2011 NISSAN Towing Guide 8 will allow the chains/cables to drag on the ground.
Do not use S-hooks for attaching, as they may become un-hooked and are illegal in many
states. To avoid damage to the bumper and chains/cables when making a sharp turn, do not
attach the chains/cables too close to the coupler. Consult your trailer manufacturer for the
proper location of the chain/cable attachment to the trailer.
REAR VIEW MIRRORS
In many cases, a trailer can block your rear vision when you are using only the standard
NISSAN rear view mirrors. These mirrors were not designed for towing. “Extended” mirrors
specifically designed for trailer towing should be used when your rearward vision is
obstructed. Before using these mirrors, make certain that they comply with state and local
regulations. Telescoping Tow Mirrors are available as an accessory for certain Nissan vehicles.
Contact your NISSAN dealer for details.
On a trailer with electric brakes, a breakaway switch can automatically activate the trailer
brake system if the trailer becomes separated from the tow vehicle. Should the trailer become
detached, a breakaway switch may help prevent the trailer from wandering into another lane.
A breakaway switch relies on the power of a trailer battery, so make sure it is not
discharged. Never use the breakaway switch to “park” the trailer on a grade. The battery
would eventually discharge and release the brake, allowing the trailer to roll. Be sure to leave
enough slack in the tether on the breakaway switch to turn corners without binding. If you do
not, the electric trailer brakes will lock-up and not release. See your trailer manufacturer for
proper installation of a breakaway switch that is compatible with your trailer braking system.
Trailer lights should comply with all applicable federal, state, and local regulations, and should
be in proper working order at all times. A trailer’s taillights, stoplights, and turn signal lights
must be wired into the tow vehicle’s electrical system.*
Most trailers operate on a four-wire system in which the stoplights and turn signal lights
utilize the same wire. Most all NISSAN vehicles have separate wires for the stoplights and turn
signal lights, therefore a device called a “converter” is needed.** Specifically, a “powered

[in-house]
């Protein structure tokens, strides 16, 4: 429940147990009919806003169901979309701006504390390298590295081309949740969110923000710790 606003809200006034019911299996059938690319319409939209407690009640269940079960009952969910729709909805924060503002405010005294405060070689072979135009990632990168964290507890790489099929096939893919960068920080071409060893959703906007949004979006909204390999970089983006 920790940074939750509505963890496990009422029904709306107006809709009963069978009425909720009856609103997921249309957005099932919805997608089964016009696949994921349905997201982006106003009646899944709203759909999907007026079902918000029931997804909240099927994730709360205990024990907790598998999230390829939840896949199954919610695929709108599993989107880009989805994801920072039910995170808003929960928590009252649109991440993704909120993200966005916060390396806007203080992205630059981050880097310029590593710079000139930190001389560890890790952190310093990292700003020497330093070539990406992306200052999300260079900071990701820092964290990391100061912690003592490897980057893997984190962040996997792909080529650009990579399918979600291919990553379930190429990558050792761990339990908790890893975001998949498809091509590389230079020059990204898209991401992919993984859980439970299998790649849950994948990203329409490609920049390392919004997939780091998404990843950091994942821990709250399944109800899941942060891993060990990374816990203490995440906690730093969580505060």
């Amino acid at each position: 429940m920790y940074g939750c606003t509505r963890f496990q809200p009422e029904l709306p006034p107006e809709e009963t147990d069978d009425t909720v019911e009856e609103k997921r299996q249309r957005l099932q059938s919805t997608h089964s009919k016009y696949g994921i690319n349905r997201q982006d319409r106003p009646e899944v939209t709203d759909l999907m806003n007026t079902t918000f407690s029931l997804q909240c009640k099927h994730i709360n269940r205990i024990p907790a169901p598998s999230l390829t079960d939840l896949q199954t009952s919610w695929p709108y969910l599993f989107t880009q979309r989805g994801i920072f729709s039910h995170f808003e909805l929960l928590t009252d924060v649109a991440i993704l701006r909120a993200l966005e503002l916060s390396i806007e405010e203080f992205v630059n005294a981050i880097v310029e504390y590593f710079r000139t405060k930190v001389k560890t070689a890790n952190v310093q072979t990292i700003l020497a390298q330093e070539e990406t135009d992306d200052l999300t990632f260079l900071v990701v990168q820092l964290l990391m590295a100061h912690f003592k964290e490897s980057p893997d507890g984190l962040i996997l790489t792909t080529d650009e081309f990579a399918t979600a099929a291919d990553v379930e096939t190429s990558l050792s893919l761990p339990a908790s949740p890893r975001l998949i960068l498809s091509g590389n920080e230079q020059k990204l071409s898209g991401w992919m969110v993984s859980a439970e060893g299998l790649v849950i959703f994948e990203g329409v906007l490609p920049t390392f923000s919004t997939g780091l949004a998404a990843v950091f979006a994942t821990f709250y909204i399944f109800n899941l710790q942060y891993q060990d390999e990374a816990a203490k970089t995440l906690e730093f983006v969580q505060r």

* Vehicles equipped with LED taillights require that wiring be connected at a specific location. For
assistance in hooking up trailer lights, contact your NISSAN dealer or a professional supplier of
** Armada, Frontier, Pathfinder, and Titan vehicles are pre-wired for trailer lighting and do not require a
2011 NISSAN Towing Guide 22
HITCH Located just forward of the rear axle centerline, this hitch uses a king pin to
serve as the pivot point for the trailer.
BALL MOUNT A bar that holds the hitch ball and is inserted into the hitch receiver. Also
commonly called a drawbar.
BREAKAWAY SWITCH A safety device using a trailer battery that automatically applies the trailer’s
brakes if it should accidentally become separated from the tow vehicle.
A breakaway switch may be used with both electric or surge trailer brake
BUMPER HITCH A reinforced bumper designed to accommodate a hitch ball.
BRAKES When the brakes on a tow vehicle are applied, an electric current is sent to
an actuator which applies the trailer’s brakes.
BRAKE CONTROLLER A device that controls the electric trailer brakes.
GOOSENECK HITCH Located just forward of the rear axle centerline, this hitch uses a ball to serve
as the pivot point for the trailer.
WEIGHT RATING (GAWR) The maximum amount of weight each vehicle axle (front and rear) is
designed to safely carry.
WEIGHT RATING (GCWR) The maximum allowable combined weight of the vehicle and trailer,
including passengers and all cargo.
WEIGHT RATING (GVWR) The maximum allowable weight of the vehicle, including passengers, cargo,
fuel, hitch, trailer tongue load, and any optional equipment.
LOAD The amount of trailer (5th wheel or gooseneck) weight pressing down on the
tow vehicle hitch.